Mind it we can’t save our neck just by passing the responsibility on nature, for all such losses. I agree that nature plays its part and we don’t have any control over the natural calamities, but does it mean that we are helpless and have nothing to do in that? Are we supposed to sit cross-handed and simply watch the destructions taking place around us? It is said that human beings learn from their mistakes, but did we actually learn anything from our past in this case? Isn’t all this happening just because of our unpreparedness and unwillingness?

We witness excess of water and floods during monsoon and face scarcity of water and drought during summer. This is the common scene that we witness almost alternate years. Even though it’s flooding, as of now, and irrespective of the forecasts and claims of weather department, etcetera, about the adequate availability of water, throughout the year, post heavy rainfall, I am quite sure that there will be drought once again in many parts of the country, as and when the summer arise. Once again the life of common people like us will be at stake. Once again the poor soul will lose their belongings. Once again we will do nothing except mourning on our helplessness.

We should either stop bragging that we care about the life of others, especially poor people, or else we should showcase in our actions that we really want to bring a difference in their life. So once again, I urge the policy makers to look into this serious concern and take necessary action at the earliest. I do hope that the responsible persons take a note of this and at least lays the foundation for bringing a drastic change in this area.

I wish that the Almighty give good sense to each one of us. God Bless you all!

Peyush Jain

Posted in Common Man, Democracy, Equality, Freedom, Hindustan, Independence Day, India, Slogging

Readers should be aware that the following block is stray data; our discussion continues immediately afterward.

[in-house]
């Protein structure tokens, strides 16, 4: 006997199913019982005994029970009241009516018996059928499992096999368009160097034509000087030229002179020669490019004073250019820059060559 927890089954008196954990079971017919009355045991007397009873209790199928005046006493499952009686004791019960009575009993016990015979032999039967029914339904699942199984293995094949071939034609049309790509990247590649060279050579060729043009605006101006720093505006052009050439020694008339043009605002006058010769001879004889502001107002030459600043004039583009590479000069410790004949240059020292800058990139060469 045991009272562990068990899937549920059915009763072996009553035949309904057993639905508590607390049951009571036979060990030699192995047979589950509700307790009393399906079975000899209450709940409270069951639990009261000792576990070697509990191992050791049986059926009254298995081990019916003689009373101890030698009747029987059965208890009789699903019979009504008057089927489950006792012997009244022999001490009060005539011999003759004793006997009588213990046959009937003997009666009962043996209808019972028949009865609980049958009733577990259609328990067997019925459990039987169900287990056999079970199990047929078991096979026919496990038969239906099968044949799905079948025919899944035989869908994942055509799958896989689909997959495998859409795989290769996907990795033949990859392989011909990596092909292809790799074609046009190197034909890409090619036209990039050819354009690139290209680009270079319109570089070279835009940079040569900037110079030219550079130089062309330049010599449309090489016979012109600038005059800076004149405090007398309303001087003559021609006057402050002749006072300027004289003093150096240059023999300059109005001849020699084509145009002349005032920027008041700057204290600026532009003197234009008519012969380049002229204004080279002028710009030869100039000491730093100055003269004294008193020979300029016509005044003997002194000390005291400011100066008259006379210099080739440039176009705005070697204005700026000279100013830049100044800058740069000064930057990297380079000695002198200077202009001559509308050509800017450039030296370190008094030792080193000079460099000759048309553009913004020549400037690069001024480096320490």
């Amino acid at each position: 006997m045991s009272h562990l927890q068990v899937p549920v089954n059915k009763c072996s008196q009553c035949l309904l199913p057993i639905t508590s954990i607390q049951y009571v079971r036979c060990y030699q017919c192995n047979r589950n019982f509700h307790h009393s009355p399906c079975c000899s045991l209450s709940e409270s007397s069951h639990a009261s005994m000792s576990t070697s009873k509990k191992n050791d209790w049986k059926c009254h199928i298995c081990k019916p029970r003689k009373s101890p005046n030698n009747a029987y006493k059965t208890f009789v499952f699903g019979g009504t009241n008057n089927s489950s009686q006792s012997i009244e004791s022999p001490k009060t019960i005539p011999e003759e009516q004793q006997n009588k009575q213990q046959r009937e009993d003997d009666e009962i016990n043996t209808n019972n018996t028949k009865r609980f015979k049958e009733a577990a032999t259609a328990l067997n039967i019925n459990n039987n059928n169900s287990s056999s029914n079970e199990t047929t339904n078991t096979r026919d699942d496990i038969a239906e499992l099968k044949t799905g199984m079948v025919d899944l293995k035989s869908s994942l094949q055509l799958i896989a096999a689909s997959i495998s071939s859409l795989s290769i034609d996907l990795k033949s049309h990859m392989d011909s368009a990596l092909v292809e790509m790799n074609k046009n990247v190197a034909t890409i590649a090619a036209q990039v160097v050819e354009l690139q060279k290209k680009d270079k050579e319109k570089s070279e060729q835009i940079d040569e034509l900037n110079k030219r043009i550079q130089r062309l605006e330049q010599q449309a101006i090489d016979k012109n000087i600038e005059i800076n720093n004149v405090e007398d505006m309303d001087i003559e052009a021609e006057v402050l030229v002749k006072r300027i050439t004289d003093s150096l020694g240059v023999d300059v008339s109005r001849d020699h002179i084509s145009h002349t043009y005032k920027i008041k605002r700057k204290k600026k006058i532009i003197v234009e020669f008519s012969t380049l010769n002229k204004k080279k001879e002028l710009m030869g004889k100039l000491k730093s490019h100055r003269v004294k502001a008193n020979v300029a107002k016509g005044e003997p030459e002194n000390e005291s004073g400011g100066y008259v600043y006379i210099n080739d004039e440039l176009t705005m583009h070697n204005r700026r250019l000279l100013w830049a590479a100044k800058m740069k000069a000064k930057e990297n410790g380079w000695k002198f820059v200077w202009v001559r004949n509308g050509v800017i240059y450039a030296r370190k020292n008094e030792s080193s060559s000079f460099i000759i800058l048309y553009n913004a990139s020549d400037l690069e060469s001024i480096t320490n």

Oh! Are we really Independent?

Independence is freedom from fear of any sort. Independence is about Equality and Justice. Independence is about liberty of choice. Independence is about Freedom of Thoughts, Freedom of Speech and Freedom of Actions. Independence is all about breathing in the air of freeness. Independence is an integral part of the life of every living being. Independence is the right of every soul. On this occasion of Independence Day, let us try to diagnose our Independence in the light of all these factors.

If we evaluate our independence on the above-mentioned criteria then could we really feel proud on attaining the independence that we boast about? We might have achieved Independence from the 200 years of long British rule, on dated 15th August 1947, but was it a complete independence? Are our country and we, the citizens of Motherland India, independent in the real sense? Is this the independence that our ancestors dreamed of? Is this the independence which the freedom fighters fought for? Is this the independence for which the martyrs’ gave away their life?

No doubt India has grown manifolds and no one can stop it from growing ever. As rightly said by Mr. Muhammed Iqbal, “Kuch baat hai ke hasti mit-ti nahein hamaari, sadiyon raha hai dushman daur-e-jahaan hamaaraa”.  In spite of all this, can we keep a hand on our heart and say that we made India the country which it should have been post-Independence? Do the following achievements compel us to call ourselves independent?

  • Earlier also foreigners ruled us and now also they rule our minds and our policies. They divided us and we stay divided till date.
  • It’s 70 long years since attaining Independence but the availability of basic amenities to the citizens is still a dream to come true.
  • The hard-core reality is that the common men don’t feel secure in the independent nation.
  • We made a remarkable progress in the per capita rate of rape, extortion, bribery and other unlawful cases.
  • Our politicians are busy fulfilling their agendas in the light of Jumla
  • Can we imagine that still, the election manifestos of the political parties speak about removal of poverty and hunger from the country?